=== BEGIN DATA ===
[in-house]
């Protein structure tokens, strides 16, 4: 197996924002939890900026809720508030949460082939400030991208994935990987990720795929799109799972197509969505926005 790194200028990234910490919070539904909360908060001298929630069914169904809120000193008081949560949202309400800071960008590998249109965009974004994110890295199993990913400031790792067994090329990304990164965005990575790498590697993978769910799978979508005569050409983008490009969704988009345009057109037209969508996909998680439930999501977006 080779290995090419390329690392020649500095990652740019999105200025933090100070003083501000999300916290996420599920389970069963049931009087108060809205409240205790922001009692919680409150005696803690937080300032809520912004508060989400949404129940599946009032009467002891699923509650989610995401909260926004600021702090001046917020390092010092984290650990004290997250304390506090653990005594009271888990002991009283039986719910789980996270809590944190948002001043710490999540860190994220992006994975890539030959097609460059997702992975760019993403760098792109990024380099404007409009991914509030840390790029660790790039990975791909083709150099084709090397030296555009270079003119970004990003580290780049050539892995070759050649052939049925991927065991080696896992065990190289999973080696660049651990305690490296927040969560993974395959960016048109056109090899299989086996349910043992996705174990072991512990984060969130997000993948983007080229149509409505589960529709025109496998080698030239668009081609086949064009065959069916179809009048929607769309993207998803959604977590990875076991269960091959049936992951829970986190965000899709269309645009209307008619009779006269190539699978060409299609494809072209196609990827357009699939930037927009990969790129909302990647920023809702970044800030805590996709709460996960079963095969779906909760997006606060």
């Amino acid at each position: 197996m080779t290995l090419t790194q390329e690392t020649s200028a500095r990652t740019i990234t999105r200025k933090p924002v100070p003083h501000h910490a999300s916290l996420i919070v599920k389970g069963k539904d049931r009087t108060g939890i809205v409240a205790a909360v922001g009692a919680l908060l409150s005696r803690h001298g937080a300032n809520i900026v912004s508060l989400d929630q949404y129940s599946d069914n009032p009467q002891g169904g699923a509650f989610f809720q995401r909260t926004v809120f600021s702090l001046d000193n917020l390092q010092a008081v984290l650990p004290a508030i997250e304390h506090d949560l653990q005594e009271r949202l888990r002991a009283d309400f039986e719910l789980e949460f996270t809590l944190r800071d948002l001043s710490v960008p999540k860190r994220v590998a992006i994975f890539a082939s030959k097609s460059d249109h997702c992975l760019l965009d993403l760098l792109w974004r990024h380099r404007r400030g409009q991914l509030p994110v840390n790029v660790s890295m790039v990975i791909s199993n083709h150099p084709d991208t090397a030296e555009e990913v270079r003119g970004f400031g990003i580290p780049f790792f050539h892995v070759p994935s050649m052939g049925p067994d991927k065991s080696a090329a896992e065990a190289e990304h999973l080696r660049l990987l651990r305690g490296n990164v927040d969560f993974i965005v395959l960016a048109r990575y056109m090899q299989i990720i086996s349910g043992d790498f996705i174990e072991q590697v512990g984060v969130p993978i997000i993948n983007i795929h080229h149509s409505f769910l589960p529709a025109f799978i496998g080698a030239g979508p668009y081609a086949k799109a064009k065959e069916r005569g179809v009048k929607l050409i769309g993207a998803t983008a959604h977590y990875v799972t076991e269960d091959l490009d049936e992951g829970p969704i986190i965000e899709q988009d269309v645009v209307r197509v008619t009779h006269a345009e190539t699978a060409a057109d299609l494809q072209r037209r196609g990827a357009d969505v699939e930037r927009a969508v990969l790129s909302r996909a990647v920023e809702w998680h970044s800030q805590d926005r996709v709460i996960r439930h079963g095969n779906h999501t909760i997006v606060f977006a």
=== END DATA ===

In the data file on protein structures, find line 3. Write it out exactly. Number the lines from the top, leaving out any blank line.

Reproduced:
């Amino acid at each position: 197996m080779t290995l090419t790194q390329e690392t020649s200028a500095r990652t740019i990234t999105r200025k933090p924002v100070p003083h501000h910490a999300s916290l996420i919070v599920k389970g069963k539904d049931r009087t108060g939890i809205v409240a205790a909360v922001g009692a919680l908060l409150s005696r803690h001298g937080a300032n809520i900026v912004s508060l989400d929630q949404y129940s599946d069914n009032p009467q002891g169904g699923a509650f989610f809720q995401r909260t926004v809120f600021s702090l001046d000193n917020l390092q010092a008081v984290l650990p004290a508030i997250e304390h506090d949560l653990q005594e009271r949202l888990r002991a009283d309400f039986e719910l789980e949460f996270t809590l944190r800071d948002l001043s710490v960008p999540k860190r994220v590998a992006i994975f890539a082939s030959k097609s460059d249109h997702c992975l760019l965009d993403l760098l792109w974004r990024h380099r404007r400030g409009q991914l509030p994110v840390n790029v660790s890295m790039v990975i791909s199993n083709h150099p084709d991208t090397a030296e555009e990913v270079r003119g970004f400031g990003i580290p780049f790792f050539h892995v070759p994935s050649m052939g049925p067994d991927k065991s080696a090329a896992e065990a190289e990304h999973l080696r660049l990987l651990r305690g490296n990164v927040d969560f993974i965005v395959l960016a048109r990575y056109m090899q299989i990720i086996s349910g043992d790498f996705i174990e072991q590697v512990g984060v969130p993978i997000i993948n983007i795929h080229h149509s409505f769910l589960p529709a025109f799978i496998g080698a030239g979508p668009y081609a086949k799109a064009k065959e069916r005569g179809v009048k929607l050409i769309g993207a998803t983008a959604h977590y990875v799972t076991e269960d091959l490009d049936e992951g829970p969704i986190i965000e899709q988009d269309v645009v209307r197509v008619t009779h006269a345009e190539t699978a060409a057109d299609l494809q072209r037209r196609g990827a357009d969505v699939e930037r927009a969508v990969l790129s909302r996909a990647v920023e809702w998680h970044s800030q805590d926005r996709v709460i996960r439930h079963g095969n779906h999501t909760i997006v606060f977006a």